Skip to content

Sears shocks the horsey set by wearing pants to play polo. Would have been more shocking if she played without them IMO.

So I'm minding my own business, browsing my Twitter feed, when I see a tweet about a woman I had never heard of who was known as 'The Universal Female Athlete'.  For an amateur historian interested in women's studies, this is the ultimate click bait! I must know more! And click I did. This led me to the original tweet by the great folks at the National Womens History Museum. And on I went until my ultimate destination, an opportunity to purchase a biography of my quarry, Eleonora Sears.

Several links on Ms. Sears regurgitated the same handful of interesting facts. But the deeper I dug, the more great info I found.

It's only 47 miles

The original tweet I saw featured a photo of Ms. Sears at the polo fields. Her attire (wearing pants) resulted in strong criticism and pearl-clutching from the stuffed shirts and corsets in Newport. Sears was an expert horsewoman and polo player. She also won several tennis championships. But her athletic prowess didn't end there. Eleonora Spears was also expert at just about every physical endeavor she attempted, to wit:

Walking  - endurance walking was a thing in the 1920s. In fact a guy named Weston the Pedestrian was the Michael Jordan of his day. We're not talking walking two blocks to the local liquor store that seems like two miles when you run out of wine. We're talking dozens, hundreds, even thousands of miles. Sears once won a $1000 bet from a friend who bet her she couldn't walk the 47 miles between his house in Providence, RI and hers in Boston in under 15 hours. She did it in under 10.

  • driving - considered an extreme sport in her day. Come to think of it, still is in some sectors (yes, Dallas TX I am looking at YOU)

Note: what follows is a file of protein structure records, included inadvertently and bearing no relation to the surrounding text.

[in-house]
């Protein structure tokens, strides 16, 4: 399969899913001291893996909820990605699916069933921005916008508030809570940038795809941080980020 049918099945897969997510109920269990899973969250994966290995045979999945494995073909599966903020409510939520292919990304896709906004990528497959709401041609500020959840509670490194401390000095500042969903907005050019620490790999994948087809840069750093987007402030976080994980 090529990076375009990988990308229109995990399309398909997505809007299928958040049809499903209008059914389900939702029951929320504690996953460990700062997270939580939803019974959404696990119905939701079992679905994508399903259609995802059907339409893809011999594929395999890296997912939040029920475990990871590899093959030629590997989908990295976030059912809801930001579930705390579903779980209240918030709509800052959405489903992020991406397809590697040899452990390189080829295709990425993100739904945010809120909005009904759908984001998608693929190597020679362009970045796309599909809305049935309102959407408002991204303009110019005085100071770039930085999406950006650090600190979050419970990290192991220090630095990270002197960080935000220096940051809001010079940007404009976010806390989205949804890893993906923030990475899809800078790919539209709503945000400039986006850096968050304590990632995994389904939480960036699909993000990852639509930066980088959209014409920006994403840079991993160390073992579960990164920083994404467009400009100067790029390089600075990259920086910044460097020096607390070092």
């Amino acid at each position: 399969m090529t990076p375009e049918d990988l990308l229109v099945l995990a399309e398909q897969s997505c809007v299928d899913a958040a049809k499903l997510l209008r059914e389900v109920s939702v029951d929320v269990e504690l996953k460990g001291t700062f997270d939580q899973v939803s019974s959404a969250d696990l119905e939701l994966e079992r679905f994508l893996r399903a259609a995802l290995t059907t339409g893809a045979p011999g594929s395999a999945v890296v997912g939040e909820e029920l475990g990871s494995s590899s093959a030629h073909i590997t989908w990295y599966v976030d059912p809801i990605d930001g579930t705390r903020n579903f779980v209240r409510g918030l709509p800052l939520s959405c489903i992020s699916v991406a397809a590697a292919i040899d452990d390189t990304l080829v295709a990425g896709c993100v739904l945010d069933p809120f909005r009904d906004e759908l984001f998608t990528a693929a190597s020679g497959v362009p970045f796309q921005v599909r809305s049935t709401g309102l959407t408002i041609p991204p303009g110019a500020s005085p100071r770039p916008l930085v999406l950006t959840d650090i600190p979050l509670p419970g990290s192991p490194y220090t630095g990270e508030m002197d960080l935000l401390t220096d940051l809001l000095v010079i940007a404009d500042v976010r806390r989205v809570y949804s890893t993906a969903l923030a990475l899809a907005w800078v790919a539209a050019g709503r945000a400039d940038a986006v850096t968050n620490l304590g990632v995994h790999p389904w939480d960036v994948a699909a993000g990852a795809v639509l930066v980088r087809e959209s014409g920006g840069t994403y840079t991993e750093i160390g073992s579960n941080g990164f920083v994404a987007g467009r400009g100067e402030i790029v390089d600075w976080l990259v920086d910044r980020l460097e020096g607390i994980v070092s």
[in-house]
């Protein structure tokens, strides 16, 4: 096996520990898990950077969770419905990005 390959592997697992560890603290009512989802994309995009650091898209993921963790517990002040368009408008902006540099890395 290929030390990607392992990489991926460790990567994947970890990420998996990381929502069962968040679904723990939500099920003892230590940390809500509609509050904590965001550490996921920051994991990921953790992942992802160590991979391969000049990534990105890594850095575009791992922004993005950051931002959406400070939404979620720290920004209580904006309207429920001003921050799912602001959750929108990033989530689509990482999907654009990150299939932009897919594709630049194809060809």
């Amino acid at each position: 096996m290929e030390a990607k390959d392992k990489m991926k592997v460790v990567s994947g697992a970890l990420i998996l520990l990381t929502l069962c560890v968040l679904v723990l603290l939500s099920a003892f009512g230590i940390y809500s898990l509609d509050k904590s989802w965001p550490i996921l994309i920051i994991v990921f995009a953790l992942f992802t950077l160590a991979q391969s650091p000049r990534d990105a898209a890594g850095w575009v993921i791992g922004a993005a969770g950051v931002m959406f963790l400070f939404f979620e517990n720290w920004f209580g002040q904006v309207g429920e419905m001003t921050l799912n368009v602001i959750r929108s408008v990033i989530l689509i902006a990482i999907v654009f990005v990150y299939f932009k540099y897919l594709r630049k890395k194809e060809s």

• badminton
  • yachting
  • swimming
  • hockey
  • squash

Once when asked if she played squash, she replied, "No, but I could." She took up the game, and became the first female national squash champion in 1946. It's no wonder she earned the moniker, 'Universal Female Athlete'.

Sears was a real stuff-starter. There was nothing she liked better than being told 'no'. Women can't smoke at the club? Exactly why I didn't bring my ciggies - can I bum one from you? Women can't wear pants? Okay, see you at the polo field. Look for a woman wearing pants. Women can't drive? Tell that to the car dealer I just drove home from.

It didn't hurt that she was wealthy. Loaded. Old school, high society, related-to-the-Vanderbilts wealthy. She had the resources to do as she pleased. She chose to remain single, leaving plenty of time for pursuing whatever tickled her fancy. And what tickled Eleonora Sears was learning new things and becoming the best at them that she could. Sounds good to me.

This post originally appeared as part of the 2016 A to Z Blog Challenge.


Martha Matilda Harper, a real-life Rapunzel, had a great reason for keeping her hair long: it was her livelihood